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Using Method of Imaging for two point charges between Parallel Plate Capacitors

  1. Nov 11, 2014 #1
    1. The problem statement, all variables and given/known data

    Use either image charge method of separation of variables to solve:

    The distance between two large, grounded parallel conducting plates is 4x. Between them, two point charges +Q and -Q are inserted and have a distance x and 3x from one of the plates. (A line connecting the two charges is perpendicular with the plates).

    (a): How much energy is required to remove and separate the two charges to infinity.
    (b): What is the magnitude and direction of the force experienced by each point charge?
    (c): What is the magnitude and direction of the force experienced by each plate?
    (d): What is the total charge on each plate?
    (e): If the negative charge is removed and the positive charge remains unmoved, what is the total charge on each plate?

    2. Relevant equations


    3. The attempt at a solution

    I am trying to use method of image charges to get to this problem because it seems most intuitive. However, when I try to set up the image charge configuration, it quickly becomes messy. To step you through my thinking:

    To cancel out the potential due to -Q located a distance x away from the left plate, you must add an image charge of +Q located a distance x away from the plate (But on the other side of the plate, i.e. 2x to the left of the -Q charge). Next, you need to cancel the potential due to the +Q charge located 3x from the left plate. To do this, I added a charge -Q located 3x away from the left plate (6x away from +Q). This will clearly mean that the left plate is at a potential of 0, which is must be to satisfy the boundary conditions. However, by doing this, the right plate is no longer at a potential of 0, so you have to add more charges to the right of the right-most plate. Once you get the right plate at 0 potential, the left plate is no longer at 0 potential, and so on. That is, to solve this, you need an infinite number of mirrored charges.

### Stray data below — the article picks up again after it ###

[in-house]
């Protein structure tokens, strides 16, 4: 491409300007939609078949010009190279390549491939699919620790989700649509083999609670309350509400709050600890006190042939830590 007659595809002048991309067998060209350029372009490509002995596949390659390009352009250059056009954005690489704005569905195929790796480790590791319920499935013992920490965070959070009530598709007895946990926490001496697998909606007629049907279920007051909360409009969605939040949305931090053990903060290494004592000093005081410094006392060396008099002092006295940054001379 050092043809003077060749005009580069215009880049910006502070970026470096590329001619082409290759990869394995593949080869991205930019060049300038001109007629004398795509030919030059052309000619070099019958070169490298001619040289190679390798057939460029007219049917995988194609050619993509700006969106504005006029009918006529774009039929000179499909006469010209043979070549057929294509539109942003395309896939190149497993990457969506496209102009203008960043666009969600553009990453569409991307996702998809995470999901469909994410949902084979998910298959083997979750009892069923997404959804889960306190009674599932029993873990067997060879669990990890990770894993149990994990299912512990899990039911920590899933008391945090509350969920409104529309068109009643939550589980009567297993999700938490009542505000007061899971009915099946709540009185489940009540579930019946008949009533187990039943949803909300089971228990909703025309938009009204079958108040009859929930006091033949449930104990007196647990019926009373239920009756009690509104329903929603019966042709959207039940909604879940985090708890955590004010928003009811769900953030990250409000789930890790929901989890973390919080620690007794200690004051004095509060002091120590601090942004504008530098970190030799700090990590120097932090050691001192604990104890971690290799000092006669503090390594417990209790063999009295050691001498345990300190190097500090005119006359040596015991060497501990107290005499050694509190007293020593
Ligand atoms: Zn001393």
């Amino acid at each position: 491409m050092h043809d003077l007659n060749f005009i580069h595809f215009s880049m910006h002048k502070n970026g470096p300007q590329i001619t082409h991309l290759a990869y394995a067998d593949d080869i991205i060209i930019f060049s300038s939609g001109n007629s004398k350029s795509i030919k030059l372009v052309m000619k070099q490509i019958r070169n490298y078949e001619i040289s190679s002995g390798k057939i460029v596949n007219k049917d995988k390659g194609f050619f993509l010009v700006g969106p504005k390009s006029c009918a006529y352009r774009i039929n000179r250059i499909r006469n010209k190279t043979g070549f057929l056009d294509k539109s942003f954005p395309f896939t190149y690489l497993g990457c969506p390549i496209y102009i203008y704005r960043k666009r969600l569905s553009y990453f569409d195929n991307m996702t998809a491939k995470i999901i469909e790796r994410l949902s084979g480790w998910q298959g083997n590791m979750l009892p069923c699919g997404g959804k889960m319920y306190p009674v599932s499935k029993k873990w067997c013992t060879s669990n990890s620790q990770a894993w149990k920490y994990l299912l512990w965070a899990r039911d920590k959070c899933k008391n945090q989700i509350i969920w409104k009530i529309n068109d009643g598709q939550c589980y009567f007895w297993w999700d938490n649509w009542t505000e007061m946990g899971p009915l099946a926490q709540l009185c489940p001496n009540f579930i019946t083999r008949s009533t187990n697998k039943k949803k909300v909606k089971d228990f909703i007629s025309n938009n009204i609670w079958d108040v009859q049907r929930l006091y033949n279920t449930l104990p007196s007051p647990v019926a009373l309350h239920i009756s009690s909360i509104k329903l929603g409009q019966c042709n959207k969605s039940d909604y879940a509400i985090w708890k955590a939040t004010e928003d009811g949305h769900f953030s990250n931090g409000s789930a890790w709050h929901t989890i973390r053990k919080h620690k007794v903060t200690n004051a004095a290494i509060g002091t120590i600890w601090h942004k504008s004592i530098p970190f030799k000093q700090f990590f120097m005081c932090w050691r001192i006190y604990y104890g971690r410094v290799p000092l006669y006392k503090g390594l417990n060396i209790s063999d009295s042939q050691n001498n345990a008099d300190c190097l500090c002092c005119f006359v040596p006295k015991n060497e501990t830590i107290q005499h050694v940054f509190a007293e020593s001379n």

Is this thinking correct? If so, how should I go about trying to tackle the 5 problems listed above if I have an infinite number of charges? Surely having an infinite amount of charges won't simplify this problem will it?

    Am I going about this wrong? I figure method of image charges must be the easier of the two methods (image charge or separation of variables) because in the region between the plates, the Laplacian of the potential which gives the charge distribution is dependent on a Dirac Delta function since the charges in question are point charges. Surely that would make separation of variables the more difficult method here.

    If this really does require an infinite amount of imaged charges, How should I go about solving this?

    Thanks in advance.
     
  2. jcsd
  3. Nov 16, 2014 #2
    Thanks for the post! This is an automated courtesy bump. Sorry you aren't generating responses at the moment. Do you have any further information, come to any new conclusions or is it possible to reword the post?
     
  4. Nov 17, 2014 #3

    BvU

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    Gold Member

    I can't help you with all the answers, but I do think your approach is correct.
    Try to write down the potential at the position of e.g. the +Q charge. The resulting infinite series has a well known sum; see here
     
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